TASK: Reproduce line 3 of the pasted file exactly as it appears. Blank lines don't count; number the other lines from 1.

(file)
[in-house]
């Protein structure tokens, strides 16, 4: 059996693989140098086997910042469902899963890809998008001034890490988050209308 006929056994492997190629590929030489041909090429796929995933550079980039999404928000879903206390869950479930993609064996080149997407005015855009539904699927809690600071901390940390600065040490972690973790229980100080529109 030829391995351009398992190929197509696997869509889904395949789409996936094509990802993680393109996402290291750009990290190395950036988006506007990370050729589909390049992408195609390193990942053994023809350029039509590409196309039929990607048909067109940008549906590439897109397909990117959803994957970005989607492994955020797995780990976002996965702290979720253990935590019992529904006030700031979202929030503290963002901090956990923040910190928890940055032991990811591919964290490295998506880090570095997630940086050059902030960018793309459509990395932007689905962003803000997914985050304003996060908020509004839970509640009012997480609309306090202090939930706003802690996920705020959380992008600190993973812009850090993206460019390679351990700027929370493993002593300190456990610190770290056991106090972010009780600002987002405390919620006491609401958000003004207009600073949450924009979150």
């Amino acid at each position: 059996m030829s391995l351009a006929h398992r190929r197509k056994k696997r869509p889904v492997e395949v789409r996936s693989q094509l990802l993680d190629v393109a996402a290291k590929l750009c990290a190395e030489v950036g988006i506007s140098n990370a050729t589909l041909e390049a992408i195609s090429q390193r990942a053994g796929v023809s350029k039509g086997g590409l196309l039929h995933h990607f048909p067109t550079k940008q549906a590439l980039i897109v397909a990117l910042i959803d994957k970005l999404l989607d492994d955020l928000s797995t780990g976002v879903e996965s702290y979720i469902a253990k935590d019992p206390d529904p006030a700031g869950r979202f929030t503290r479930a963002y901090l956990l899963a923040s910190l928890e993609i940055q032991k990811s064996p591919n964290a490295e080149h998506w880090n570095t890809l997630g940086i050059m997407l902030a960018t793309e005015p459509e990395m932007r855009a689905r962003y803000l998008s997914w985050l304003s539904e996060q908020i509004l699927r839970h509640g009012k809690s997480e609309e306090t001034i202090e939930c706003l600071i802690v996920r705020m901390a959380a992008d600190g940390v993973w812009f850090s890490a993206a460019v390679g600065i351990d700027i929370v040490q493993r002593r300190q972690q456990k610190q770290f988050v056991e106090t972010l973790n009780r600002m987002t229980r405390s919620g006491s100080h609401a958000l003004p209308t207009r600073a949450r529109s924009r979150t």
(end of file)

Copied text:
């Amino acid at each position: 059996m030829s391995l351009a006929h398992r190929r197509k056994k696997r869509p889904v492997e395949v789409r996936s693989q094509l990802l993680d190629v393109a996402a290291k590929l750009c990290a190395e030489v950036g988006i506007s140098n990370a050729t589909l041909e390049a992408i195609s090429q390193r990942a053994g796929v023809s350029k039509g086997g590409l196309l039929h995933h990607f048909p067109t550079k940008q549906a590439l980039i897109v397909a990117l910042i959803d994957k970005l999404l989607d492994d955020l928000s797995t780990g976002v879903e996965s702290y979720i469902a253990k935590d019992p206390d529904p006030a700031g869950r979202f929030t503290r479930a963002y901090l956990l899963a923040s910190l928890e993609i940055q032991k990811s064996p591919n964290a490295e080149h998506w880090n570095t890809l997630g940086i050059m997407l902030a960018t793309e005015p459509e990395m932007r855009a689905r962003y803000l998008s997914w985050l304003s539904e996060q908020i509004l699927r839970h509640g009012k809690s997480e609309e306090t001034i202090e939930c706003l600071i802690v996920r705020m901390a959380a992008d600190g940390v993973w812009f850090s890490a993206a460019v390679g600065i351990d700027i929370v040490q493993r002593r300190q972690q456990k610190q770290f988050v056991e106090t972010l973790n009780r600002m987002t229980r405390s919620g006491s100080h609401a958000l003004p209308t207009r600073a949450r529109s924009r979150t």